I stared down at my crochet hook in disbelief. The tool I’d used since I was a teenager suddenly felt so foreign to me. I couldn’t remember how to hold it correctly or even how to do a basic slip knot, much less actually make something. Three weeks earlier, my whole world had changed. A shocking, brutal attack by an intruder at my workplace had left me with severe head injuries, memory loss and terrible PTSD. But of everything that horrific experience did to me, not being able to crochet or knit felt like the worst of it.
The Biggest Loss
Once my physical wounds started to heal, I knew I needed an outlet to keep my mind off the horrible flashbacks. And, as I had done for most of my whole life, I turned to knitting and crochet. My mom taught me to knit when I was a little girl — almost 50 years ago! — and I actually taught her to crochet later on after I learned from a friend. I have countless memories of sitting with my mom and grandma making afghans, baby sweaters and more. We worked as we chatted or watched TV; we used it to celebrate good times and as a refuge during bad times. Only now, it wasn’t working for me. My memory loss was too severe, and all I could figure out how to do was a chain stitch . As I sat there stitching up the world’s longest chain … I just wanted to cry. Without my ability to create something beautiful with my hands, I somehow felt I’d lost everything.
Struggling to Relearn
My determination, it turned out, wasn't lost. Since I was attacked in the dark, night time became my enemy. I’d lie in my bed trying to sleep, and just relive that horrible event over and over again. I thought to myself: “I can’t do this, I’ve got to figure something else out.” So I’d pull myself out of bed, grab my crochet supplies, and head to my computer. I’d read an article and look at pictures, then pick up my hook and try to replicate what I was seeing. Nothing worked, and it was extremely difficult to struggle with stitches I used to know so well. Many times I wanted to give up, but then my attacker would have won. And there was no way I was letting that happen.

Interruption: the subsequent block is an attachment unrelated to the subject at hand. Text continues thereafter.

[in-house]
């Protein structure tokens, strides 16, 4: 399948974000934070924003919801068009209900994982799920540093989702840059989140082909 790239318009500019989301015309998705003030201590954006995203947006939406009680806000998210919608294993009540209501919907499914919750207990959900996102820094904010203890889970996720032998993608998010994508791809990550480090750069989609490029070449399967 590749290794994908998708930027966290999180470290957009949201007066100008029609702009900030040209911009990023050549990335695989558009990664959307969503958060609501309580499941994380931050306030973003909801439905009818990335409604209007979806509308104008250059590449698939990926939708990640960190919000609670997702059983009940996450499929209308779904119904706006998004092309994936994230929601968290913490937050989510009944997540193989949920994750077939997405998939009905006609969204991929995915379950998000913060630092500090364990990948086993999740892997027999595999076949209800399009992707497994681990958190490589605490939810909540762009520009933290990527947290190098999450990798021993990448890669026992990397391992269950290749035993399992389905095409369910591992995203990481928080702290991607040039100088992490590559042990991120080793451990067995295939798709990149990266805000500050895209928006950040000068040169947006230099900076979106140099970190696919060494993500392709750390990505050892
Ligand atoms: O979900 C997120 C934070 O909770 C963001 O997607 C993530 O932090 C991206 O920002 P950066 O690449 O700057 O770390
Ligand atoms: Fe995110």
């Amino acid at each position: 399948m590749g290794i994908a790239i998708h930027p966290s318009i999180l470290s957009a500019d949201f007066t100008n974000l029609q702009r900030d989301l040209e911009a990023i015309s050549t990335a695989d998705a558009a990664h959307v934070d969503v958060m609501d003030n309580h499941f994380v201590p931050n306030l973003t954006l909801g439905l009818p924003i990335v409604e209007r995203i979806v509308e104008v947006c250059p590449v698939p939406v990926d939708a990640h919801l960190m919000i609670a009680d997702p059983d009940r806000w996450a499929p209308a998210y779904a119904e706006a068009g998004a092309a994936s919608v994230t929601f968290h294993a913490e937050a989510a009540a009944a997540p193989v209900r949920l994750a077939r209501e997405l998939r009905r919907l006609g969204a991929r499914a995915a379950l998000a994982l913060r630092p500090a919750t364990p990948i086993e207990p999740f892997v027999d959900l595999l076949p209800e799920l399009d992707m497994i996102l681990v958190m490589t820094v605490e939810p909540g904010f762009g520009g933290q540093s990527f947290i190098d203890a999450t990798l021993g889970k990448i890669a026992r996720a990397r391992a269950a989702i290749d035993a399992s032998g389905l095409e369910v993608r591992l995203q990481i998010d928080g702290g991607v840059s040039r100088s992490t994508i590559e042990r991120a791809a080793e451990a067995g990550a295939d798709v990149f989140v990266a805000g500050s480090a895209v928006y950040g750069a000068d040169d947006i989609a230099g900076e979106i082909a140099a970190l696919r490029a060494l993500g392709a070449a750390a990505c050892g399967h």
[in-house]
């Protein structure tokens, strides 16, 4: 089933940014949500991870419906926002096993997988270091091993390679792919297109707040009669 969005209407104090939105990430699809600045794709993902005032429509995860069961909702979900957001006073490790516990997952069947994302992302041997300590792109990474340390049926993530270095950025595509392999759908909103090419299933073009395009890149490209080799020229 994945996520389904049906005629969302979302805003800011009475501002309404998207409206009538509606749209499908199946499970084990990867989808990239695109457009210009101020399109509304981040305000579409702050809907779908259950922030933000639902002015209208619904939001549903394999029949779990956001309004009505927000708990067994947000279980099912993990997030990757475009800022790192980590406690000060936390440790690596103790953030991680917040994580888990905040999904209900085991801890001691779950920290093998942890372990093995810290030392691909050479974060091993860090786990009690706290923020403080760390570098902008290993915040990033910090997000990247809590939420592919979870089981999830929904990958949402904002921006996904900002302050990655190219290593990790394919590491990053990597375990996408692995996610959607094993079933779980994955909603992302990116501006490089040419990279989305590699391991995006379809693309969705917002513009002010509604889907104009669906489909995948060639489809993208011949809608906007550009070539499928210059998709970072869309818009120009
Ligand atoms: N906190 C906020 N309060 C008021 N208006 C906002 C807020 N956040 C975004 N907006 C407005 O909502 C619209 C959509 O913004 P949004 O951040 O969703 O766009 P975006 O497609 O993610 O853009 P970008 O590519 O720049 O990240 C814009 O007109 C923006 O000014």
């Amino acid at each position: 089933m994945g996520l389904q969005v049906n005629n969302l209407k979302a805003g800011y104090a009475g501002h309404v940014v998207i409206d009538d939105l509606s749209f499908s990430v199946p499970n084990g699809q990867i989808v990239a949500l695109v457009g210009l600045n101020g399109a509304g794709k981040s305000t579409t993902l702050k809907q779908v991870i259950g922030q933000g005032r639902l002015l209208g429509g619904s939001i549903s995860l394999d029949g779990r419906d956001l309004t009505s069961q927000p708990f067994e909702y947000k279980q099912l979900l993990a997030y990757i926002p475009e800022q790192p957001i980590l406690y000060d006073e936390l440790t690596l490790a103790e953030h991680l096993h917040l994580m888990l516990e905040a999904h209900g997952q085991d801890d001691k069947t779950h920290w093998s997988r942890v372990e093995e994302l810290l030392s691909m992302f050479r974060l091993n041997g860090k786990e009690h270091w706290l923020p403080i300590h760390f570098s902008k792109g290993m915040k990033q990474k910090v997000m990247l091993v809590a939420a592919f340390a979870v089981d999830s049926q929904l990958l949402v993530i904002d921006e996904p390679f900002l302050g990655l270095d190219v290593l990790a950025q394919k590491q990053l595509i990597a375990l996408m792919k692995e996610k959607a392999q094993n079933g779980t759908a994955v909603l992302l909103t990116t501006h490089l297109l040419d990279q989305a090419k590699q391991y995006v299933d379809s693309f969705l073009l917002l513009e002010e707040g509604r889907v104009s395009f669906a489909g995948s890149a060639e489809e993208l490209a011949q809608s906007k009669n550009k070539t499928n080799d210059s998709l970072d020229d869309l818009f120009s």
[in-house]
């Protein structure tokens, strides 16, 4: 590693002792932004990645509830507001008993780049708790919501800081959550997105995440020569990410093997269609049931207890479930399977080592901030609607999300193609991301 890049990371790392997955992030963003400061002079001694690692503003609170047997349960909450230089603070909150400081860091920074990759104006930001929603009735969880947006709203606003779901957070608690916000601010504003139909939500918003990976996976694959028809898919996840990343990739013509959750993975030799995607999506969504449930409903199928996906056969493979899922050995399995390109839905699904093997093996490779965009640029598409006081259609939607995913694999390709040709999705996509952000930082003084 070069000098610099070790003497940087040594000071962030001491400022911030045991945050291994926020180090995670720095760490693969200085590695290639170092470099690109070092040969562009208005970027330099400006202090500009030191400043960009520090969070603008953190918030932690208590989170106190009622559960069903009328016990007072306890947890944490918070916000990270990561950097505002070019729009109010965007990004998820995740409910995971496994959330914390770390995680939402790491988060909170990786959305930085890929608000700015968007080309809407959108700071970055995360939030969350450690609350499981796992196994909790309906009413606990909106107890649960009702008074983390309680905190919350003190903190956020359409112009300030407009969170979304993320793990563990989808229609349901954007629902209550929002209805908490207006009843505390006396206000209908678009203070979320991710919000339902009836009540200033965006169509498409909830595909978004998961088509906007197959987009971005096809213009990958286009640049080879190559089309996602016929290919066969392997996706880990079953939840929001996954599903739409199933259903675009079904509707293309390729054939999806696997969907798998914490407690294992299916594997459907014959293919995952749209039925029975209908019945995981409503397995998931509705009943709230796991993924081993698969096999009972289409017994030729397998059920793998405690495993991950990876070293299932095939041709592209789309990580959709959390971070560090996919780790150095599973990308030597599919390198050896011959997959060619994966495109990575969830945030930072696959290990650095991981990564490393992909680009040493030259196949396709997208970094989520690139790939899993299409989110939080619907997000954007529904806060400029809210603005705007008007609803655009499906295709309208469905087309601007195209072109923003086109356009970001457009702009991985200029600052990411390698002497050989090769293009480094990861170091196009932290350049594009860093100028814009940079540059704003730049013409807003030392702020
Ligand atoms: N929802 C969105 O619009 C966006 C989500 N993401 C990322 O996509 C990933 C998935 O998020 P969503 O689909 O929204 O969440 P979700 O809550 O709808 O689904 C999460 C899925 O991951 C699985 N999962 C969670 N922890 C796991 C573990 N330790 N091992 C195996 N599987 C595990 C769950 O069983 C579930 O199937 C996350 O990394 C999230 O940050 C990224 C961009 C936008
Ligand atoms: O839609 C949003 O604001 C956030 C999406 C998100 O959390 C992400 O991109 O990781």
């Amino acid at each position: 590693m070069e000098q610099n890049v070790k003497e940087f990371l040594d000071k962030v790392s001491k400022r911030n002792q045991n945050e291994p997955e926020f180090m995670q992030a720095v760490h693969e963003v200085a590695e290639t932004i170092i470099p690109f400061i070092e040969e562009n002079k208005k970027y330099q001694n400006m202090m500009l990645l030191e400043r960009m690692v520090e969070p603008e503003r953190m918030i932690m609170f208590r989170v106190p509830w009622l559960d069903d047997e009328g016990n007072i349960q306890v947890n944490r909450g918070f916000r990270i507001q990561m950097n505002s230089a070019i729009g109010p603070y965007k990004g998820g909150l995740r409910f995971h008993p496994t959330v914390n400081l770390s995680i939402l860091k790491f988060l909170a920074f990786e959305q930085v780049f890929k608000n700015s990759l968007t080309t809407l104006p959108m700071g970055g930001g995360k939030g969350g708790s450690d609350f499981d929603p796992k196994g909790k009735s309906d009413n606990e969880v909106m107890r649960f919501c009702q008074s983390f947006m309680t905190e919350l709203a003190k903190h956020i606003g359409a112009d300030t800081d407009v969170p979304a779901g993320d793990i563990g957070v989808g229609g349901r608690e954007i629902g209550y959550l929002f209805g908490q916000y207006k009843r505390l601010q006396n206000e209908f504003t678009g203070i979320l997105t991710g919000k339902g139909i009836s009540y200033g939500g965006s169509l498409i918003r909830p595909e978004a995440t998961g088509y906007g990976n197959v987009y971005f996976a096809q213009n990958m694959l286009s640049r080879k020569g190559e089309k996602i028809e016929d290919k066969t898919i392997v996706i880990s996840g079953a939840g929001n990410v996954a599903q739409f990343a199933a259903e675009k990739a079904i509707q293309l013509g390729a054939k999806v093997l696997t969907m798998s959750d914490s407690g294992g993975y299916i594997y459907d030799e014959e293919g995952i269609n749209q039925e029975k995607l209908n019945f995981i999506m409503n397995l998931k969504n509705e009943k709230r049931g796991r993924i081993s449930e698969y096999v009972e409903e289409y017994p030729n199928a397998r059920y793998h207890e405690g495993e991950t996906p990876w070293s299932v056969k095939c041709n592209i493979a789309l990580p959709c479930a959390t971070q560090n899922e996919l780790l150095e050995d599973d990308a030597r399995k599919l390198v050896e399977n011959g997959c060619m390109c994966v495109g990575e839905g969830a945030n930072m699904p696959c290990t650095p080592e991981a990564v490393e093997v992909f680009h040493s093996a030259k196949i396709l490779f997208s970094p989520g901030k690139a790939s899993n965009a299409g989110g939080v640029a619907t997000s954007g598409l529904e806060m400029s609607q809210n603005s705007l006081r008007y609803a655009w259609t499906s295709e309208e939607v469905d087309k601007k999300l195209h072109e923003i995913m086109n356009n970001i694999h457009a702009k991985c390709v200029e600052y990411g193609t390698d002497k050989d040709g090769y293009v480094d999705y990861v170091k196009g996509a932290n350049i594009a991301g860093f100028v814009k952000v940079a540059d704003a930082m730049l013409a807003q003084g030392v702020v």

Slowly, a Breakthrough
Eventually, I found my way to Crochet: Basics & Beyond with Kim Werker on Bluprint. Since I was hardly sleeping at this point, I’d just stay up and watch the videos over and over again — I can’t even tell you how many times! It was frustrating at first. I’d watch a little bit, then try to do it myself and completely fail. I thought maybe I couldn’t do this anymore, but I was unwilling to accept that as an option. So I’d go back to the beginning again, and I’d watch and try to do it while she was doing it. Or sometimes I’d watch and take notes, using those to complete the stitches with the video paused. I loved how Kim always said not to think of your work as too precious. If you need to rip out some stitches, just do it and try again. That really helped put things in perspective, and kept me going back for more.
Eventually, I started to make progress. I learned to use stitch markers every ten stitches since it was difficult for me to keep track of where I was, and also realized you could hit the “rewind 15 seconds” button to quickly watch something again. I worked through each episode, relearning everything from basic stitches to what to do if I made a mistake to how to make a granny square . It look me a long time to master each thing, but once I had it down … it stuck.
Better Than Ever
More than two years after the attack, I still relive the horror often. But I also have a lot to look forward to: Namely, all my awesome WIPs (works in progress)! The first big thing I made was a baby blanket for one of my doctors. She was having a girl, so I stitched it up with lots of lace details and different shades of pink, just as I used to do with my mother by my side. But now, I’m making it all. When people come over, the first thing they notice is that I have six or seven projects going at once. I’ll be making three different blankets in crazy designs, a scarf, some little throws, and maybe even a dog bed or a cute basket, too! And every second spent stitching is a second not spent dwelling on what’s happened to me.
My only regret now? That I don’t have another 50 years to make all the projects in my queue!